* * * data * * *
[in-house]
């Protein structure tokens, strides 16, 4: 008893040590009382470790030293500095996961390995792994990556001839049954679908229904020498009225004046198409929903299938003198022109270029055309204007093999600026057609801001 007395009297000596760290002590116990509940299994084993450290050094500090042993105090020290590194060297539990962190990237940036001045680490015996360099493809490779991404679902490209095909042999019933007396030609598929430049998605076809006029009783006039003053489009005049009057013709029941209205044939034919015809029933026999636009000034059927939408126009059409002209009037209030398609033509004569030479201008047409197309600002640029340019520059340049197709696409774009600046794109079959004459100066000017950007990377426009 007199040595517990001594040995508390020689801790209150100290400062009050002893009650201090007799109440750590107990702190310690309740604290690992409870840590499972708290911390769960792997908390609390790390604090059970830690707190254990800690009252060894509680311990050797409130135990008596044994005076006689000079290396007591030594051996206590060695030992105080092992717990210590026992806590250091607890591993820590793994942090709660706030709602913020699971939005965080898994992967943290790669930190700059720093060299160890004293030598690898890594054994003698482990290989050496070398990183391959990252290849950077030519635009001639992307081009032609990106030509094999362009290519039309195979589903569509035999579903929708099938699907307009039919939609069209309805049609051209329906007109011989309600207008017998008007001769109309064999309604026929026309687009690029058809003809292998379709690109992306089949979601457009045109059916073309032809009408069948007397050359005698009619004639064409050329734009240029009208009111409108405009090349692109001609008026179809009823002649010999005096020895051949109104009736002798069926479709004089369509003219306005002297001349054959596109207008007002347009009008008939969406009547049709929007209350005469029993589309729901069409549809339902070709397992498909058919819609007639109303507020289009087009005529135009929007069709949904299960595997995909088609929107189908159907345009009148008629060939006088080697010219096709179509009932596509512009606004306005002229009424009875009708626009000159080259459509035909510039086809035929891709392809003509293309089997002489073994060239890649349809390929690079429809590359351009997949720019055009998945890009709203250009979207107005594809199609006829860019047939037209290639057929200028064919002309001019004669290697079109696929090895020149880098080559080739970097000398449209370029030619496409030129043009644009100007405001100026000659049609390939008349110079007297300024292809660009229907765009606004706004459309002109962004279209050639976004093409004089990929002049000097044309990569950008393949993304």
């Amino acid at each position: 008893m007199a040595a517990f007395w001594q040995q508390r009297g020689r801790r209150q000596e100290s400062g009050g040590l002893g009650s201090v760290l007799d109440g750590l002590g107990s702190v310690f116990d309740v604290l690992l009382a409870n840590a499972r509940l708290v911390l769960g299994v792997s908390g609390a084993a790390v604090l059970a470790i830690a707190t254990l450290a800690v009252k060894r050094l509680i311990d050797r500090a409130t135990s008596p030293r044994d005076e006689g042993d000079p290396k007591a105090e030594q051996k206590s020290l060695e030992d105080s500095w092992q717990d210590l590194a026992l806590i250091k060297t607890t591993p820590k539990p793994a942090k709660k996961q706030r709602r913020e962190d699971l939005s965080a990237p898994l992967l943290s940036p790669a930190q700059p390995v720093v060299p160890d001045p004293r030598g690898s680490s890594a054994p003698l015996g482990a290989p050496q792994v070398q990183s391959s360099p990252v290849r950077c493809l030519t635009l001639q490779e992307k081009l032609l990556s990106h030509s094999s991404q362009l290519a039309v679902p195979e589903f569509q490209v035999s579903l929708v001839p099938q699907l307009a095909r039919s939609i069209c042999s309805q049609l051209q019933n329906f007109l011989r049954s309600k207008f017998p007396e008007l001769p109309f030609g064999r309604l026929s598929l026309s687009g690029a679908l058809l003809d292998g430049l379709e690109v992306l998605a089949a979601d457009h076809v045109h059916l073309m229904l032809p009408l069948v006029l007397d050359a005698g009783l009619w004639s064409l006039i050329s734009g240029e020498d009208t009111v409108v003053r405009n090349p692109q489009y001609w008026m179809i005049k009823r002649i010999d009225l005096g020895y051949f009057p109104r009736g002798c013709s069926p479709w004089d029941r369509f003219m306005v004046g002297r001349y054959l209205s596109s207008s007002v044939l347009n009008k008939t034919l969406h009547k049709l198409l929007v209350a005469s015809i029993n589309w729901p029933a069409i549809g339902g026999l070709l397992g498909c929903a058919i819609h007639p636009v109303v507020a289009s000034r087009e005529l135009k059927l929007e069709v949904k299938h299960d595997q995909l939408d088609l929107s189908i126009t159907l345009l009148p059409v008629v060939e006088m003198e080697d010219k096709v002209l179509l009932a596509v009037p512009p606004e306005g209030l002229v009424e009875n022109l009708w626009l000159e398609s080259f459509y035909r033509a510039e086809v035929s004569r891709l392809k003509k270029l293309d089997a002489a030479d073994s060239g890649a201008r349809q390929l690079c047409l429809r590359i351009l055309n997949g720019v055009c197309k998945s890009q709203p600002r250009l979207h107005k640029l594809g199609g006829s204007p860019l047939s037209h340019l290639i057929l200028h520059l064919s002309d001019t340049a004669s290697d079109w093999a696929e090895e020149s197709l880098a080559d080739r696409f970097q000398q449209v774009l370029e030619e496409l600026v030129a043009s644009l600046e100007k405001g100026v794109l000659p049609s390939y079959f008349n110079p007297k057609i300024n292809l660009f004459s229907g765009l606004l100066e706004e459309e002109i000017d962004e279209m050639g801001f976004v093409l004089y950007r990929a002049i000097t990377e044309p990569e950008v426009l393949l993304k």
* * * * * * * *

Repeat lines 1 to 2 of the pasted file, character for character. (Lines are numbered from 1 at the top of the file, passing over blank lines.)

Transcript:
[in-house]
């Protein structure tokens, strides 16, 4: 008893040590009382470790030293500095996961390995792994990556001839049954679908229904020498009225004046198409929903299938003198022109270029055309204007093999600026057609801001 007395009297000596760290002590116990509940299994084993450290050094500090042993105090020290590194060297539990962190990237940036001045680490015996360099493809490779991404679902490209095909042999019933007396030609598929430049998605076809006029009783006039003053489009005049009057013709029941209205044939034919015809029933026999636009000034059927939408126009059409002209009037209030398609033509004569030479201008047409197309600002640029340019520059340049197709696409774009600046794109079959004459100066000017950007990377426009 007199040595517990001594040995508390020689801790209150100290400062009050002893009650201090007799109440750590107990702190310690309740604290690992409870840590499972708290911390769960792997908390609390790390604090059970830690707190254990800690009252060894509680311990050797409130135990008596044994005076006689000079290396007591030594051996206590060695030992105080092992717990210590026992806590250091607890591993820590793994942090709660706030709602913020699971939005965080898994992967943290790669930190700059720093060299160890004293030598690898890594054994003698482990290989050496070398990183391959990252290849950077030519635009001639992307081009032609990106030509094999362009290519039309195979589903569509035999579903929708099938699907307009039919939609069209309805049609051209329906007109011989309600207008017998008007001769109309064999309604026929026309687009690029058809003809292998379709690109992306089949979601457009045109059916073309032809009408069948007397050359005698009619004639064409050329734009240029009208009111409108405009090349692109001609008026179809009823002649010999005096020895051949109104009736002798069926479709004089369509003219306005002297001349054959596109207008007002347009009008008939969406009547049709929007209350005469029993589309729901069409549809339902070709397992498909058919819609007639109303507020289009087009005529135009929007069709949904299960595997995909088609929107189908159907345009009148008629060939006088080697010219096709179509009932596509512009606004306005002229009424009875009708626009000159080259459509035909510039086809035929891709392809003509293309089997002489073994060239890649349809390929690079429809590359351009997949720019055009998945890009709203250009979207107005594809199609006829860019047939037209290639057929200028064919002309001019004669290697079109696929090895020149880098080559080739970097000398449209370029030619496409030129043009644009100007405001100026000659049609390939008349110079007297300024292809660009229907765009606004706004459309002109962004279209050639976004093409004089990929002049000097044309990569950008393949993304």